Welcome to another edition of In Defense Of, a series where we take a look at something in the world of sports that’s been perceived as questionable and/or wrong and stand up for that particular party,person,or thing.
From 1984 to 1990, the Edmonton Oilers were an NHL dynasty,winning five Stanley Cup championships, four of those with a man by the name of Wayne Gretzky on their roster. In 1988 the team traded him to Los Angeles in what was then considered a national tragedy in Canada. In the 1990s the team remained competitive,but nowhere near their glory days. In 2006 the team returned to the Stanley Cup Finals in a lockout season, but fell short in that series to the Carolina Hurricanes. This is,to date,the Oilers’ last postseason appearance.
Following the 2005-06 season,the Oilers had a mass exodus of talent, led by Chris Pronger who requested a trade because his wife did not like Edmonton. This made him Public Enemy No. 1 with Oilers fans and the team’s dismantling proved disastrous for the team itself. Ryan Smyth was traded to the New York Islanders during the 2006-07 season,which broke the hearts of many Oilers fans because Smyth was a beloved player. The Oilers finished in 11th place that season.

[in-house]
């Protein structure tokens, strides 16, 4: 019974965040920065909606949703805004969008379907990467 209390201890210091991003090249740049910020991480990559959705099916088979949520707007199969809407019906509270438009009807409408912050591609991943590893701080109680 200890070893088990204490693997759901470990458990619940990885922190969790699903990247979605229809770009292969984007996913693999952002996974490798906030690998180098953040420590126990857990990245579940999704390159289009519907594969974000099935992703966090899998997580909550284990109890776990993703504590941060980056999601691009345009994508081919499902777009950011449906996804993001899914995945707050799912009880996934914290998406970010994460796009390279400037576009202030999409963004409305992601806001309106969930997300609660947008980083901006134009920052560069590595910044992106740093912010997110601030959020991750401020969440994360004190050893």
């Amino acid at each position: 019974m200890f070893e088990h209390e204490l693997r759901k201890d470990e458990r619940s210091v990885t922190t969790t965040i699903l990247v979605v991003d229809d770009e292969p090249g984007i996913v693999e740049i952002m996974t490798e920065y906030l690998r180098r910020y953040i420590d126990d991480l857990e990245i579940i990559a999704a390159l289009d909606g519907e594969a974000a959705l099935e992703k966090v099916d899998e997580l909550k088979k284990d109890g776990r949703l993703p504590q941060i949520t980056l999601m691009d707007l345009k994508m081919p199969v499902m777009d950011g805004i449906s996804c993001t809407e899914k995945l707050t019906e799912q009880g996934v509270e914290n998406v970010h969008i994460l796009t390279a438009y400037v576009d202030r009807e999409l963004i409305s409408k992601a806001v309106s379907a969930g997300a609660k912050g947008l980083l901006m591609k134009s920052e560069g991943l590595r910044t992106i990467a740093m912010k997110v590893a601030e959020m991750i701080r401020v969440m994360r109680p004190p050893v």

The Oilers haven’t fared very well in the decade since their last playoff berth. The teeam has won the NHL Draft Lottery four times,drafting Taylor Hall,Ryan Nugent-Hopkins,Nail Yakupov,and Connor McDavid. The team has also had seven head coaches in that span and poorly constructed rosters. Fans meanwhile,have been frustrated to continue witnessing a once-proud franchise become a dumpster fire. Some taking it to the point where they’ve thrown jerseys onto the ice as a sign of frustration and disgust,even after one game into the season as witnessed during the 2014-15 season. Incidents of similarity occurred before and after this one.
The decision to do so has made many question that choice to throw their jerseys onto the ice in terms of their loyalty as a fan. I,as a longtime Oilers fan,will defend that choice to throw such apparel on the ice.
Reason #1: At least they aren’t burning them
When it comes down to it, I’d rather see someone throw their jersey onto the surface of play to protest their frustration of the direction of the team rather than set it on fire because they’re pissed. If anything,throwing the jersey onto the ice signifies that the team has basically lost a fan because of how bad the team has been and their continuous cycle of futility. If I was an owner of a team, I would take that to heart because the team does need to get better and everyone in the organization needs to step their game up in order to be more competitive as a franchise.